Plasma from the AB blood group is high in demand as it can be transfused to any person regardless of the blood group. One can donate plasma every 28 days.
- Red blood cell donation
Red blood cells play a crucial role in carrying oxygen to every part of the body and hence are highly vital. Patients who lose a major chunk of their blood through excessive trauma, major surgery, or acute anemia may require blood donation from red blood cells.
Here too, red blood cells are extracted from the blood through the apheresis machine while the rest is returned to the donor. Your body will require significant time to replace red blood cells. Hence, doctors advise you to maintain a gap of 168 days before your next blood donation.
If you think of opting for any of the above blood donation types, meet a doctor for expert advice.
Are There Any Benefits of Blood Donation?
The most significant benefit of donating blood is that you get to save lives. People stuck in disasters, calamities, and fatal diseases can live longer with blood transfusion. For many, it can help to prevent deaths from fatal accidents and trauma.
While you will be helping people, there are also multiple benefits to your own body. Blood donation is healthy for the donor. Regular blood donation offers the following benefits.
- Better emotional wellbeing
Blood donation helps you think positively about life. It is an act that can save a stranger’s life, making you feel worthwhile.
- Improvement in cholesterol levels
Though the reason for the same is yet to be unearthed, donating blood does make way for good cholesterol.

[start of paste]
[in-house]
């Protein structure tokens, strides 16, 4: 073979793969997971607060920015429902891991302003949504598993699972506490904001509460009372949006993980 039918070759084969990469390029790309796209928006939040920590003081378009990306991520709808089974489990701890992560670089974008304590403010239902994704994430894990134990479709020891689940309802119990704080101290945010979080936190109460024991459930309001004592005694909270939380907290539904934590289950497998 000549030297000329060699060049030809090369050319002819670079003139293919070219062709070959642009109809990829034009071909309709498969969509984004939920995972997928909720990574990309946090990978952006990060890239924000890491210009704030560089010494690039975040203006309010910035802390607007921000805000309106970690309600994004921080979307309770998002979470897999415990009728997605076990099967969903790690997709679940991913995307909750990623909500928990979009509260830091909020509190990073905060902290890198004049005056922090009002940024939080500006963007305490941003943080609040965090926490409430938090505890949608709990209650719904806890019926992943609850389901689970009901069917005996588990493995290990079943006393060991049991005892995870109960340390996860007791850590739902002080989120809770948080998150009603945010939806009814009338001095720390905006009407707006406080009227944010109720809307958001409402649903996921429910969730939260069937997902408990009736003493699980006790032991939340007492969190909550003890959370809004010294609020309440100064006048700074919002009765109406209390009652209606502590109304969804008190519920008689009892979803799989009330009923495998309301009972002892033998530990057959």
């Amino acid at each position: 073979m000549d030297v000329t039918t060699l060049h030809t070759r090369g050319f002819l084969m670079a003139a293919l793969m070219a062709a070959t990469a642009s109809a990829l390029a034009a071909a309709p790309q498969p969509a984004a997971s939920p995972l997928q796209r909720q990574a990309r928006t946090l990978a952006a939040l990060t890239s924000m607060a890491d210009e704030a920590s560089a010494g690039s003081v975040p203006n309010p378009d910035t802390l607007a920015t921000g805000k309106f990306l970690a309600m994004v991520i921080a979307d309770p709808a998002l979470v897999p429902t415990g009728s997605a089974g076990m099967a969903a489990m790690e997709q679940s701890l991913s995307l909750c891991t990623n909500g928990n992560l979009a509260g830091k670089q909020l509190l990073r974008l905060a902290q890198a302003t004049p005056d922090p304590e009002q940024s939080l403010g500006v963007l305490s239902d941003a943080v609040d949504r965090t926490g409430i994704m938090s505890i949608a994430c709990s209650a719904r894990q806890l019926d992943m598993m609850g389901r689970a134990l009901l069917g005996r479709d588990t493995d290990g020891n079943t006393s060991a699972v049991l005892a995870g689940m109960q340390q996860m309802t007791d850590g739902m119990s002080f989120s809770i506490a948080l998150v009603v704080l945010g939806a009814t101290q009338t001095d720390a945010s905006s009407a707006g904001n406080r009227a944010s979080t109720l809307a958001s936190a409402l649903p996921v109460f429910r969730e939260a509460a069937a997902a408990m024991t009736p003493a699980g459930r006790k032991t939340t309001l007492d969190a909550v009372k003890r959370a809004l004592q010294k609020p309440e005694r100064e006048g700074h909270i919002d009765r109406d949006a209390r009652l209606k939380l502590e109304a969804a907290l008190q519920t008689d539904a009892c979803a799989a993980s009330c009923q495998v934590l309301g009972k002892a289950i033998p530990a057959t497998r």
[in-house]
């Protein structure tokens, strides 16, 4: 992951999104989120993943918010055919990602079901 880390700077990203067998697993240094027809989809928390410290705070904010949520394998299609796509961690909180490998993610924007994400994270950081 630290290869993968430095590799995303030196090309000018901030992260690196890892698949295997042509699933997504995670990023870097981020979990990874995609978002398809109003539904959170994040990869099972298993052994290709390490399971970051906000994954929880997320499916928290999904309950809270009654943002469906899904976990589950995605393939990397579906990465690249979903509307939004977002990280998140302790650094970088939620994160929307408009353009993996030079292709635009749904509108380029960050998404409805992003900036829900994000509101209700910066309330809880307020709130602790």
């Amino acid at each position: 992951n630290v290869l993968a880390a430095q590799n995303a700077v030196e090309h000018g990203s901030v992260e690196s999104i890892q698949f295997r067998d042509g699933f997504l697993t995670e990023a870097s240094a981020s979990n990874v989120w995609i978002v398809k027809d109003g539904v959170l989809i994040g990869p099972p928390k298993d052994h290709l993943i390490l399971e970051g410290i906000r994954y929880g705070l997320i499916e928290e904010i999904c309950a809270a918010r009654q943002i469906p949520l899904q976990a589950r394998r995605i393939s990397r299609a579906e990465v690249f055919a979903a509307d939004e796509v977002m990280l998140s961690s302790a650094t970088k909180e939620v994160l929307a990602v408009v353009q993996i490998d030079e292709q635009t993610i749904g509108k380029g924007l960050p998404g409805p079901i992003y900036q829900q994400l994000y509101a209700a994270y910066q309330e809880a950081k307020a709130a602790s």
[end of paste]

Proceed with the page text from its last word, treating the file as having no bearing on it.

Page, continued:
- Lower the iron levels
For some people, high iron levels can be a cause of worry. Donating blood can reverse the condition by removing red blood cells, consequently lowering the iron levels.
Does Blood Donation Have Any Complications?
After blood donation, your body have slight side effects. These are temporary and will disappear if you follow these tips:
- Drink lots of healthy beverages within 24 to 48 hours of blood donation
- Take ample rest
- Do not indulge in physical activity for a day or two
- Have healthy food to combat fatigue
- Use an icepack on the bruise of the needle
Blood donation is a much-needed service to society. In India, we already have a shortage of blood, and many people in the country need it. Through regular blood donation, we can lend a hand to save lives and do our bit.
Frequently Asked Questions (FAQs)
How much time will the body take to replenish the lost blood after blood donation?
The body replaces plasma within 24 hours and red blood cells within six weeks. Similarly, whole blood may take around eight weeks to replenish.
How much time does blood donation take?
The time depends on the type of blood donation. If you are doing a whole blood donation, around 45 to 60 minutes will be sufficient. For plasma or platelets, about 1 to 2 hours may suffice, while red blood cell donation will not take more than 30 minutes.
What if I have tattoos or piercings?
If you recently had a tattoo or piercing, it is advisable to talk to the medical practitioner before venturing for a blood donation.